Dale Earnhardt Jr. is looking to snap a 129-race winless skid in the Cup Series. He’s made no secret that he prefers pack racing to tandem drafts, and the feeling (whether real or imagined) that he controls his own destiny may be the edge he needs.
Like Edwards, Kevin Harvick has been quietly fast throughout Speedweeks. Harvick would just as soon lay low until it’s time to show his cards, and that’s exactly what he’s done thus far. Harvick is a pied-piper of sorts on the plate tracks, and that should be the case once again today.
Joey Logano, himself mired in an ugly winless skid, has shown speed and savvy all week and his Joe Gibbs Racing mount will be good enough to win on Sunday (or Monday, or Tuesday). He’ll have to stay out of trouble, though. But that can be said for 42 other drivers, as well.
Marcos Ambrose has third-place showings in the Shootout and his Duel race in 2012. Not known as a plate master, Ambrose’s two Speedweek runs have come in lighter fields than the 500’s 43-car lineup. So while the career numbers may not back up the claim, Ambrose remains a darkhorse — and the fact he’s manning a Ford, and the Fords have not shown the tendency to overheat as other makes have — place him as a sneaky fantasy roster play.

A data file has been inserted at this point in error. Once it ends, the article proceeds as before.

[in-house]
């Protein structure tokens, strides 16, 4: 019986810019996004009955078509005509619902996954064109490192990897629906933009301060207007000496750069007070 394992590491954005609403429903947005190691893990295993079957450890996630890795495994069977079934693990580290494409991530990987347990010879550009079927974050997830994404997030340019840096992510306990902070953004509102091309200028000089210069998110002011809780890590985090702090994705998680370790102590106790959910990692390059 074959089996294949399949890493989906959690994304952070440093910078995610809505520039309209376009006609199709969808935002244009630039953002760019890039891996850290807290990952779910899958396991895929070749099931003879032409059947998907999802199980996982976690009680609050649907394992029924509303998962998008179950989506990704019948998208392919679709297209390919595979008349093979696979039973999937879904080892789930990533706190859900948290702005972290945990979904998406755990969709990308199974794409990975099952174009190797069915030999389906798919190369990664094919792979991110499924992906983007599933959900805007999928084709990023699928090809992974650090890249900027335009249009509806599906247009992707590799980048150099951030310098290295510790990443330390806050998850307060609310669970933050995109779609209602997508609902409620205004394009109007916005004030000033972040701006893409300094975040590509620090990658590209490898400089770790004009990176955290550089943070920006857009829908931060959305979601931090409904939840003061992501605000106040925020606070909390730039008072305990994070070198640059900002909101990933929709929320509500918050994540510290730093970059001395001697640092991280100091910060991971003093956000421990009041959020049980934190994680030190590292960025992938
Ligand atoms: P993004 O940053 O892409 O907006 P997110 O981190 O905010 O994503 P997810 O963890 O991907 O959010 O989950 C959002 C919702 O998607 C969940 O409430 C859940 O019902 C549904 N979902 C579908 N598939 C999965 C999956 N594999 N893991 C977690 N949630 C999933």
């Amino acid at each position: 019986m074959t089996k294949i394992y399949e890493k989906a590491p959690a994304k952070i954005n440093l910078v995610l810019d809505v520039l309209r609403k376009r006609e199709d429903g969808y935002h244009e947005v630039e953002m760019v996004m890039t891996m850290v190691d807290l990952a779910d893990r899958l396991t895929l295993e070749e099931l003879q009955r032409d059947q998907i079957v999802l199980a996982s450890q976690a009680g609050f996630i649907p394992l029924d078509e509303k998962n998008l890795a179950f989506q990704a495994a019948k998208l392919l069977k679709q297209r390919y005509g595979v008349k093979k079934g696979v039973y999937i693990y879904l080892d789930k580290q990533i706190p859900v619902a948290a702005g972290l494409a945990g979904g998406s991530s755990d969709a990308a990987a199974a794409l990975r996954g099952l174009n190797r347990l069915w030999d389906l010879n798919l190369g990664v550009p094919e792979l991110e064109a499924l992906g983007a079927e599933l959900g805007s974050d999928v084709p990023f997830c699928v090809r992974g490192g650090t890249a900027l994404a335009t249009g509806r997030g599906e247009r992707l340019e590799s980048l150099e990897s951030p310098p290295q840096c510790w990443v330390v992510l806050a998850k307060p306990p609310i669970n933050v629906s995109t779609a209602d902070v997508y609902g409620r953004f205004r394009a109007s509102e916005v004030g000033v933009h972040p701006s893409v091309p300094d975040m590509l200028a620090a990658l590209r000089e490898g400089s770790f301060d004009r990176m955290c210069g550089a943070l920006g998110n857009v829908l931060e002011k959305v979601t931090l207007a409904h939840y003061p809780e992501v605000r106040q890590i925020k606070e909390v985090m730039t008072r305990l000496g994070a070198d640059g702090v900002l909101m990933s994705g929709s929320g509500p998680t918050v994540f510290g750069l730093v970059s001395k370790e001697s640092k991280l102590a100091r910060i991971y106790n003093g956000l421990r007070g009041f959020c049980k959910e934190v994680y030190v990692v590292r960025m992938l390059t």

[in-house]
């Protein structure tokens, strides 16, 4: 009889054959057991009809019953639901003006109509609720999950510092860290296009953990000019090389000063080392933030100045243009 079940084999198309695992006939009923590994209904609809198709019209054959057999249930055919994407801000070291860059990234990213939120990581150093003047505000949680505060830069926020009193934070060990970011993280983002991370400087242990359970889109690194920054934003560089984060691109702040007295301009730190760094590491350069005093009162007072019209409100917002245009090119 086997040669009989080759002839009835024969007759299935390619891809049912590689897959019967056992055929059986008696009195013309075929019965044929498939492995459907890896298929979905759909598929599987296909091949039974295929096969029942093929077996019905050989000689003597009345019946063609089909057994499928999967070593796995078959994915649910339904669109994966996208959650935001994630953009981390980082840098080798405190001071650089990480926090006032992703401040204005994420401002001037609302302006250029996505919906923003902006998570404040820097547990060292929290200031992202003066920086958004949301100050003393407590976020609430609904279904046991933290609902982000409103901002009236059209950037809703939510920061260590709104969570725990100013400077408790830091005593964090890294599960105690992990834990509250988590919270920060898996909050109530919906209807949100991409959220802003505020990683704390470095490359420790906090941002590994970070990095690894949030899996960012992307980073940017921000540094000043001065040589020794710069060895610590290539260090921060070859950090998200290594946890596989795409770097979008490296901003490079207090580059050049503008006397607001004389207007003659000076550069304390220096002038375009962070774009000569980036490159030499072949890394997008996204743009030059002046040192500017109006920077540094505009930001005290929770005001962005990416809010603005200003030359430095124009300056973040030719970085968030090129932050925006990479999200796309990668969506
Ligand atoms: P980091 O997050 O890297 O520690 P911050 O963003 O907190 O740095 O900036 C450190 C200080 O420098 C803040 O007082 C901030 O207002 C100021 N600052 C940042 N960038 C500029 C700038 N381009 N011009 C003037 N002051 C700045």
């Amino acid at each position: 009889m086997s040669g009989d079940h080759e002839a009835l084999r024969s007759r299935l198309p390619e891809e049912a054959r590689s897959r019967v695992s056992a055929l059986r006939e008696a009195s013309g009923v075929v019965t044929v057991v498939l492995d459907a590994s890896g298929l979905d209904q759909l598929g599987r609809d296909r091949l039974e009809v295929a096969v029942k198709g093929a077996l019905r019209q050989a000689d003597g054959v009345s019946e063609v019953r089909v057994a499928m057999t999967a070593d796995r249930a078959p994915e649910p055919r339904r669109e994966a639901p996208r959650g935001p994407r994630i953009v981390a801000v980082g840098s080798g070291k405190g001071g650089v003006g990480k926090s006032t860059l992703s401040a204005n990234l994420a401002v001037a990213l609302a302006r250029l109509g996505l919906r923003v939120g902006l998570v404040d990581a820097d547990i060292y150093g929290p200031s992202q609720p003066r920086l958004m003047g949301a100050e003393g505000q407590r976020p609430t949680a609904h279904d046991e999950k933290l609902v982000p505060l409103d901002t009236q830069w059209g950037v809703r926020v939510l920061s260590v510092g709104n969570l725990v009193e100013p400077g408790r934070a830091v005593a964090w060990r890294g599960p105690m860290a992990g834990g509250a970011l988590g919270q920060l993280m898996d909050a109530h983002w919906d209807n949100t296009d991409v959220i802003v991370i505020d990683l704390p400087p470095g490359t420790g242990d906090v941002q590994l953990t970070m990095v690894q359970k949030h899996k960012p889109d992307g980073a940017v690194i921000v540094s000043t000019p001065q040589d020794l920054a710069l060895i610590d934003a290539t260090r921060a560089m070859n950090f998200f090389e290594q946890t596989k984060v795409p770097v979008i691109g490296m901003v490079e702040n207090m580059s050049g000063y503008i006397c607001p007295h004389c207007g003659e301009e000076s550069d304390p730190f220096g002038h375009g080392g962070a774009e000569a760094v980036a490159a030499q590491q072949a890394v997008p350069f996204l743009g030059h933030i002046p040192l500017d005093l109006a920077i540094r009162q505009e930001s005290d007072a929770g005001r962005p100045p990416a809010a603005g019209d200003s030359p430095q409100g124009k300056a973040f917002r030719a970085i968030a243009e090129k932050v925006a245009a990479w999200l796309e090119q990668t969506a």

Since the “unlikely youngster coming out of nowhere” theme has persisted through the weekend, Ricky Stenhouse Jr. gets a shout-out here. The defending Nationwide Series champion will drive a powerful Roush Fenway Ford, so the equipment is there. He’ll also have plenty of on-track assistance, as he claims Biffle, Edwards, Kenseth and Trevor Bayne (among others) as blue-oval buddies in the draft.
And in the End…
My pick is Tony Stewart. That’s hardly going out on a limb, but as stated previously, he has a potent mix of swagger, speed and savvy. And make no mistake, the rest of the field knows it. Anyone, regardless of manufacturer loyalty, will be more than willing to align themselves with the three-time champion throughout the day — and especially when it’s money time.
Stewart has learned where he needs to be on the race’s final lap — the hunter, not the hunted — and will parlay that into his first Daytona 500 crown.